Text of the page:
On policy, Gelber and Aronberg are strikingly similar. Both pledge to return the Attorney General’s Office to the nonpartisan reputation it had under Democrat Bob Butterworth, for whom Aronberg once worked. Both would drop the state’s politically motivated lawsuit against the federal health care reform and its support of the Arizona immigration law. Both talk of tackling mortgage and Medicaid fraud, public corruption and prescription drug abuse.
Aronberg, 39, also has established himself as a thoughtful and effective lawmaker, mastering an awkward district that spans the width of the southern half of the state. He never shied from complex topics, from consumer protection to the plight of released sexual offenders who have trouble returning to society because of residency requirements. But Aronberg’s legal resume is far less extensive than Gelber’s and he has shown poor judgment in the campaign by repeatedly trying to link Gelber to the BP oil spill because of Gelber’s former employment at a firm hired by BP.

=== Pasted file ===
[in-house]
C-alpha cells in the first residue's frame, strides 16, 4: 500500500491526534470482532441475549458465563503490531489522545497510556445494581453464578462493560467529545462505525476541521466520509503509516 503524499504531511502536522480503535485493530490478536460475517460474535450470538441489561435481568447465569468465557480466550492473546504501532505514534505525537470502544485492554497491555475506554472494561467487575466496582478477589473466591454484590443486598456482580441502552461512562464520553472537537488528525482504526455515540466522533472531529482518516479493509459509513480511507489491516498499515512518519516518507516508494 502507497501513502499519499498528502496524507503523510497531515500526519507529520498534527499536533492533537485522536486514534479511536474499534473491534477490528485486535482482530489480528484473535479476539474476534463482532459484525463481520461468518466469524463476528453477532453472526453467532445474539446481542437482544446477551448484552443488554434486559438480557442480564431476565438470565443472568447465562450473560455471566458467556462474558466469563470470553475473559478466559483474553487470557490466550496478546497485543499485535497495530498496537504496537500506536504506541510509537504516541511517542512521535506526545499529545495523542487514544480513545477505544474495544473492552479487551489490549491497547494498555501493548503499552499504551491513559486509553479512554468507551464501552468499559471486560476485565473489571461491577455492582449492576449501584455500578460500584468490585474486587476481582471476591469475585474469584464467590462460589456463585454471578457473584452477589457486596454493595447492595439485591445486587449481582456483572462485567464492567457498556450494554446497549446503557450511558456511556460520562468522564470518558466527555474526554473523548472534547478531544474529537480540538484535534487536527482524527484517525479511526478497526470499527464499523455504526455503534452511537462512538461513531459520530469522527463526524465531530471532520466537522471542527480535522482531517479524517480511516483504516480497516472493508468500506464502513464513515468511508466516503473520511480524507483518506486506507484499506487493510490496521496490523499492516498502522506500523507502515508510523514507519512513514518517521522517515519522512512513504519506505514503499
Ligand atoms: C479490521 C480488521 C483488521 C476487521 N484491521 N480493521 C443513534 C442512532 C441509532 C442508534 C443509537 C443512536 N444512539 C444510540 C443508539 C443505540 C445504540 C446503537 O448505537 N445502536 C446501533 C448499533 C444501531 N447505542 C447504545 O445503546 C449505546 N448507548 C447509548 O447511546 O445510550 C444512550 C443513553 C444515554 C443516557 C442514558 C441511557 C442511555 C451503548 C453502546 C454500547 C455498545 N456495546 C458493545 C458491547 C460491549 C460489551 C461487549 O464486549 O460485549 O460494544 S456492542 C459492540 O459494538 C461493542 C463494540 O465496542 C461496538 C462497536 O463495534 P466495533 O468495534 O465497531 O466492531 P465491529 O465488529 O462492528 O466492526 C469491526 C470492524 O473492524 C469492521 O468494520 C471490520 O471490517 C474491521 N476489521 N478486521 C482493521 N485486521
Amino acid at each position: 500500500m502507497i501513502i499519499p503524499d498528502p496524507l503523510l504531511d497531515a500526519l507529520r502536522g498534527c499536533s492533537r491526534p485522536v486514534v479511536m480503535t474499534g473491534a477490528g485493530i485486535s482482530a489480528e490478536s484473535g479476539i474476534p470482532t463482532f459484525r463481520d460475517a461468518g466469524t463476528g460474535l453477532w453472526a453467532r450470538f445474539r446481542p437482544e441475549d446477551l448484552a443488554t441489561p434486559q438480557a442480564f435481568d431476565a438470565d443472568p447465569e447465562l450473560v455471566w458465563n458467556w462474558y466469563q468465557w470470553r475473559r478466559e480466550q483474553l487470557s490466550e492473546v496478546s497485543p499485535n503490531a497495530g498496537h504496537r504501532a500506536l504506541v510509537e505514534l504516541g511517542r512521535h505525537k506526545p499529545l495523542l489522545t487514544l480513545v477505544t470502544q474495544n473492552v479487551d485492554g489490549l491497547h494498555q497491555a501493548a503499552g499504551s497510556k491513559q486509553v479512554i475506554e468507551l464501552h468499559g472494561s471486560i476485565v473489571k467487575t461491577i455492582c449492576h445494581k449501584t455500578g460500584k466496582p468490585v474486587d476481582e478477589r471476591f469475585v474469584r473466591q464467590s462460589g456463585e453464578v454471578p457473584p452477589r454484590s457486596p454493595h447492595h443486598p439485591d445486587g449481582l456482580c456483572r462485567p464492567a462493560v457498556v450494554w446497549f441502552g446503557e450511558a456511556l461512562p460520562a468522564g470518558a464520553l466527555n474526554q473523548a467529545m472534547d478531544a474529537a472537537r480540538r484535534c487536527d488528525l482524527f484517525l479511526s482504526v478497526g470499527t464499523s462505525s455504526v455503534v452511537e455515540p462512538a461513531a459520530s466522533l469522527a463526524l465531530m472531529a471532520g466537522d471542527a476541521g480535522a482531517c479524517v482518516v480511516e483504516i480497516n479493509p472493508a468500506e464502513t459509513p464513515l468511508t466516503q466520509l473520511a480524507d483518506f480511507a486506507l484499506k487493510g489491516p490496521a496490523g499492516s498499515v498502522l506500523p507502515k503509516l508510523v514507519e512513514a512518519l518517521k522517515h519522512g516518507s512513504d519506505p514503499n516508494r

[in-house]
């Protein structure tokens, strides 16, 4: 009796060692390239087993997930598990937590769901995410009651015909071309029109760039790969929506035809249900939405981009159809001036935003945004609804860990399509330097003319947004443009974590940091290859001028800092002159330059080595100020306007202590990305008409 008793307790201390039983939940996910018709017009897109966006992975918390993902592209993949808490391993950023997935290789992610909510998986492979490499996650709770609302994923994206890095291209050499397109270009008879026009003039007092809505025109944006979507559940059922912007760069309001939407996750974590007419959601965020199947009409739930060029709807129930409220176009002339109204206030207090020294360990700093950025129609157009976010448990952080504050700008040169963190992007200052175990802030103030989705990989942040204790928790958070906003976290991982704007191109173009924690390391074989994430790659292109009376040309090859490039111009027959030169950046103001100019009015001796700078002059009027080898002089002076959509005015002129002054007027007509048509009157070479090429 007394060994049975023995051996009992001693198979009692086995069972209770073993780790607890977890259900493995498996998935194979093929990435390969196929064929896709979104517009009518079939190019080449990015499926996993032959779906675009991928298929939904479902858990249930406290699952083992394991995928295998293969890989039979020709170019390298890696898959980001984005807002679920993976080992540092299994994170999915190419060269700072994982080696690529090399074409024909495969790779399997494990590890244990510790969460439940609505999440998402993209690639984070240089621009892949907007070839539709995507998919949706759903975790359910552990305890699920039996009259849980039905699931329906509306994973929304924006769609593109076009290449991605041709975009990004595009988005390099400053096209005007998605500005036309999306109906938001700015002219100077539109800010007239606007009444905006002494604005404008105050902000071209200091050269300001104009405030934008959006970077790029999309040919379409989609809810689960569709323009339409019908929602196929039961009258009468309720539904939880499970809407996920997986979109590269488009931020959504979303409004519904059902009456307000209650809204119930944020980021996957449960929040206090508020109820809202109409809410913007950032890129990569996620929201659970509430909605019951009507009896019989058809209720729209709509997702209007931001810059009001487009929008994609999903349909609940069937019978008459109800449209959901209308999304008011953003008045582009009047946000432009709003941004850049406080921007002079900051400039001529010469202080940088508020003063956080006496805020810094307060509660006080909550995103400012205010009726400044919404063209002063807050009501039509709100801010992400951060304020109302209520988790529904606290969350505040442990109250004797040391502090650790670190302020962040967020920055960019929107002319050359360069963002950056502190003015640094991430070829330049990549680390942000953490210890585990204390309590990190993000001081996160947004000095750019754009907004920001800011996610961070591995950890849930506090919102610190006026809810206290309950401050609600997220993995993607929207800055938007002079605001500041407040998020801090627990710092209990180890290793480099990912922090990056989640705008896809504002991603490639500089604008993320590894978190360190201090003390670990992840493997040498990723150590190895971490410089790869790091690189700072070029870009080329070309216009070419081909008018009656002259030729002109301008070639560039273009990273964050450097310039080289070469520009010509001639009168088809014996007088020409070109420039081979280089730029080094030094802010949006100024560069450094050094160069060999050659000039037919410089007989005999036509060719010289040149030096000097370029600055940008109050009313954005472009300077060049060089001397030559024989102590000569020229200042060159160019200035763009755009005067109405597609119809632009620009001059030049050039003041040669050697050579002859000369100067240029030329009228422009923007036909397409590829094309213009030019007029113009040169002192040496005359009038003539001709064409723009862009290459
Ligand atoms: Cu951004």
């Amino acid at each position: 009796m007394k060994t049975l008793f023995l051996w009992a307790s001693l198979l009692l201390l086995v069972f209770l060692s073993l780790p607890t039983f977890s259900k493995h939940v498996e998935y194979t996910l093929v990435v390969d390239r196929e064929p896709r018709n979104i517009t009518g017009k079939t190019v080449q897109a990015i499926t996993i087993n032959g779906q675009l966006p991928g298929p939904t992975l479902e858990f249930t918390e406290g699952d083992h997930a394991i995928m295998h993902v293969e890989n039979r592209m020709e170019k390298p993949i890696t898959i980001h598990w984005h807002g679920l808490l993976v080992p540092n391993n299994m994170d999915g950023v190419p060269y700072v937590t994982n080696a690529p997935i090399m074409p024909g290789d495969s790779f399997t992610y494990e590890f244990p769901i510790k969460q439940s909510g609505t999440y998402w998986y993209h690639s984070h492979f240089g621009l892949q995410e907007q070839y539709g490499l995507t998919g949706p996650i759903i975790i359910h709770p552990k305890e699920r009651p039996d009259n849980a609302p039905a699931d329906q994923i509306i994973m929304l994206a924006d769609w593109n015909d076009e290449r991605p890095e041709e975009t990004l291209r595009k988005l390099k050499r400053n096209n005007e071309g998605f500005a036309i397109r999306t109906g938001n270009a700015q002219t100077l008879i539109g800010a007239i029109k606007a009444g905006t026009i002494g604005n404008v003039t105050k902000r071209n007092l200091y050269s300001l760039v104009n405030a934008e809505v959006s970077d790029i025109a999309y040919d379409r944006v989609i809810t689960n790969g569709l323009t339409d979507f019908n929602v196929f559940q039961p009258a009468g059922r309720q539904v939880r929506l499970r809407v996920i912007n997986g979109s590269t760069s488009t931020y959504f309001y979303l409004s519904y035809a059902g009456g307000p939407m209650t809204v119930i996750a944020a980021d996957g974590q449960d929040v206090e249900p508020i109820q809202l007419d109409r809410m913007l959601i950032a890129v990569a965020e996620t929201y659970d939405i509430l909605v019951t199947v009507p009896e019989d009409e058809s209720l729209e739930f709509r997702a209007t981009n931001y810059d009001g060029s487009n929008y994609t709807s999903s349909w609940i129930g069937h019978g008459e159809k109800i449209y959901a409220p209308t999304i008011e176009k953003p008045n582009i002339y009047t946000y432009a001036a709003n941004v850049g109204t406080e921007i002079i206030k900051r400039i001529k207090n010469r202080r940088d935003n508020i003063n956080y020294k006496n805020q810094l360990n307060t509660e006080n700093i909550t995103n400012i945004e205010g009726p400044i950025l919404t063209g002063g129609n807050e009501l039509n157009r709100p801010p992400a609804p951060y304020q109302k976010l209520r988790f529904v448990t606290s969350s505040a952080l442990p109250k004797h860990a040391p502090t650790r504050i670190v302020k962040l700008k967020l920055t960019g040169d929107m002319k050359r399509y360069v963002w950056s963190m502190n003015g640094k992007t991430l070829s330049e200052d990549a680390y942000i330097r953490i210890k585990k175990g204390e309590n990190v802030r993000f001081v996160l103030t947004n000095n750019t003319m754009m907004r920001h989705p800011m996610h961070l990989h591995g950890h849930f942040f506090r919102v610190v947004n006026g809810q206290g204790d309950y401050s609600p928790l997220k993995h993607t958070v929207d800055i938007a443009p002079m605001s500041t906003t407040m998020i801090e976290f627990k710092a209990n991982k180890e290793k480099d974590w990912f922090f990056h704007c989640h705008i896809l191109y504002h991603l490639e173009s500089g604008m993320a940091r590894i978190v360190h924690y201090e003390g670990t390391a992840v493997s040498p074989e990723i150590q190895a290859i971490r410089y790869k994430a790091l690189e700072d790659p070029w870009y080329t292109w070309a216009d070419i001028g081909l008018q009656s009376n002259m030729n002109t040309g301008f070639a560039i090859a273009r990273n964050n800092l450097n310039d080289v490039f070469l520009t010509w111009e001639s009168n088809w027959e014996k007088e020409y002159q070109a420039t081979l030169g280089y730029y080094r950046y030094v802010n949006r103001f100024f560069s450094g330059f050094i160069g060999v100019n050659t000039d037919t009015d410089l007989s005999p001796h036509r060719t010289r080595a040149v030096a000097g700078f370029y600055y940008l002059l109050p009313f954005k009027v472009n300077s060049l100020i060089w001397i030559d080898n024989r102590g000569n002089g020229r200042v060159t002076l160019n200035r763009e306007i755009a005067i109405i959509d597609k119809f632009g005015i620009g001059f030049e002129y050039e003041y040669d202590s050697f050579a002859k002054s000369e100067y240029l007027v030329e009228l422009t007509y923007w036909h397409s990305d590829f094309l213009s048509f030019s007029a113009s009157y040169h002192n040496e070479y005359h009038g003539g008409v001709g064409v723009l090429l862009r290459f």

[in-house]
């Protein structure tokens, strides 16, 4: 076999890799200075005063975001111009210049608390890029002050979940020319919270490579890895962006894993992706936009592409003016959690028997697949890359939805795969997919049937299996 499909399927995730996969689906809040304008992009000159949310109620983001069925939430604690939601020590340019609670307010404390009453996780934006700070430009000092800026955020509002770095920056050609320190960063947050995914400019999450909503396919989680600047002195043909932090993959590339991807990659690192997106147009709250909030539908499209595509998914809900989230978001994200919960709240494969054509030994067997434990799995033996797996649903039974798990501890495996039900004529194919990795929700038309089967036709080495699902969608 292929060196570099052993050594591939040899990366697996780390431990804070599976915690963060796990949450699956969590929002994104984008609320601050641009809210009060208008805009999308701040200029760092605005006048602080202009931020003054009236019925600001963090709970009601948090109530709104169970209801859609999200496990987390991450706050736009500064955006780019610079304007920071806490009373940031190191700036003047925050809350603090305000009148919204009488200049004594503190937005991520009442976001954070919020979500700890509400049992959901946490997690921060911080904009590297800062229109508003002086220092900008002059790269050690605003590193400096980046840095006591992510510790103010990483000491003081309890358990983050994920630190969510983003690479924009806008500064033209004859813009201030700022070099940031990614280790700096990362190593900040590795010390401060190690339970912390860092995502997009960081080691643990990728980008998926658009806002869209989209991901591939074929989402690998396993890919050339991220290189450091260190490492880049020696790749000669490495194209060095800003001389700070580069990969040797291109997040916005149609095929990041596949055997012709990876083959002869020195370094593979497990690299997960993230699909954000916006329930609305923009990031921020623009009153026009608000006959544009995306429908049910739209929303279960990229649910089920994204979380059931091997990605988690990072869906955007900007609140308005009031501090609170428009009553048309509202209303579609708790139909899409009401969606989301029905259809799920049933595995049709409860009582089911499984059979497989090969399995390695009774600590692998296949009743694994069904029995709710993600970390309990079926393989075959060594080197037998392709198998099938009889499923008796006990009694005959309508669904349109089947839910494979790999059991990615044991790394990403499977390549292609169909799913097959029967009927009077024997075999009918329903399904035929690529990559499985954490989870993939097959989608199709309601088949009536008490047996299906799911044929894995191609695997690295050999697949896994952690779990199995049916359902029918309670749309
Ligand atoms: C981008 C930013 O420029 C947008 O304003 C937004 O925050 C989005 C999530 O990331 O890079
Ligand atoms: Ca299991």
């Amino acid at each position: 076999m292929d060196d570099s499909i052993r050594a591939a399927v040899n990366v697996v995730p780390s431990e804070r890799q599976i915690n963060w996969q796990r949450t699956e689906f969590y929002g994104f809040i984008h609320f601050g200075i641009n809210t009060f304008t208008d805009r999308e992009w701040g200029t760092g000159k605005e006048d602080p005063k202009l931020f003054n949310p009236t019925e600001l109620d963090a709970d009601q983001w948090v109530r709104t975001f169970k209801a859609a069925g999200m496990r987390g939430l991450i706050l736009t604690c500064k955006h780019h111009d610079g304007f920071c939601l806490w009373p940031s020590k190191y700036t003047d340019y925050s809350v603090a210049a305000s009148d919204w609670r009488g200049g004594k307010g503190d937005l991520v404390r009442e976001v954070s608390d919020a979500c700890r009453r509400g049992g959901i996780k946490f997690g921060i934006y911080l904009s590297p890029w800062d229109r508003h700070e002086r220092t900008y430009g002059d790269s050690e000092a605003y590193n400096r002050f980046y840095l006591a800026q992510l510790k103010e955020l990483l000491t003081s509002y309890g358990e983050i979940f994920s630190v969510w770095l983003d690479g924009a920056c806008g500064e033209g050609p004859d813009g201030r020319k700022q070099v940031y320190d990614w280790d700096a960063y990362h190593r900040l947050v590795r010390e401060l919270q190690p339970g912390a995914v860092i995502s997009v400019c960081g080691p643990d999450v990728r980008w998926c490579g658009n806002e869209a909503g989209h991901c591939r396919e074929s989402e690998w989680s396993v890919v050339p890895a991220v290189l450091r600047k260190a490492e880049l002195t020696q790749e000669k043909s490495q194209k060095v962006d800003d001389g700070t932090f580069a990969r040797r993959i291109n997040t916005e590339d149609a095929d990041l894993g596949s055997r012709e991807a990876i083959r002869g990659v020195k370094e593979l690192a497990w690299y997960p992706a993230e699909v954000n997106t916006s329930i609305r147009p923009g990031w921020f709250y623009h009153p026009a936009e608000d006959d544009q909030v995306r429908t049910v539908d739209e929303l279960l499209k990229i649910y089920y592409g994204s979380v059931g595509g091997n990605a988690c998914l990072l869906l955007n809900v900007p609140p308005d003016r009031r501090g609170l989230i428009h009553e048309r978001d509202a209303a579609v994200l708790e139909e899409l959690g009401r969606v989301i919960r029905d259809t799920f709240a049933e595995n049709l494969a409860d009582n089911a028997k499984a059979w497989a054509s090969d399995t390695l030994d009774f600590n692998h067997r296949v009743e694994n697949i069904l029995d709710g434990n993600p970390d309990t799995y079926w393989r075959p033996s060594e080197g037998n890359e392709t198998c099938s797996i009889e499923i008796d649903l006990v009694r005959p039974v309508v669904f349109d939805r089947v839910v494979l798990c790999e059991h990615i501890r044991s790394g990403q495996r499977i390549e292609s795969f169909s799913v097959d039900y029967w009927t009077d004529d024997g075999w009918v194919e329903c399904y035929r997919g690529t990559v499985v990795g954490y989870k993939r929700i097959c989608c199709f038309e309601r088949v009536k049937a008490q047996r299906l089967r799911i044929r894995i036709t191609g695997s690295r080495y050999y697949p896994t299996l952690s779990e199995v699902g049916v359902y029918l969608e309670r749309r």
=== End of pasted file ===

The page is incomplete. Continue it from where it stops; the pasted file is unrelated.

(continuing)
Democrats are fortunate to have two well qualified candidates in this race, but Gelber has the edge in legal experience and political savvy in Tallahassee. In the Democratic primary for attorney general, the Times recommends Dan Gelber.
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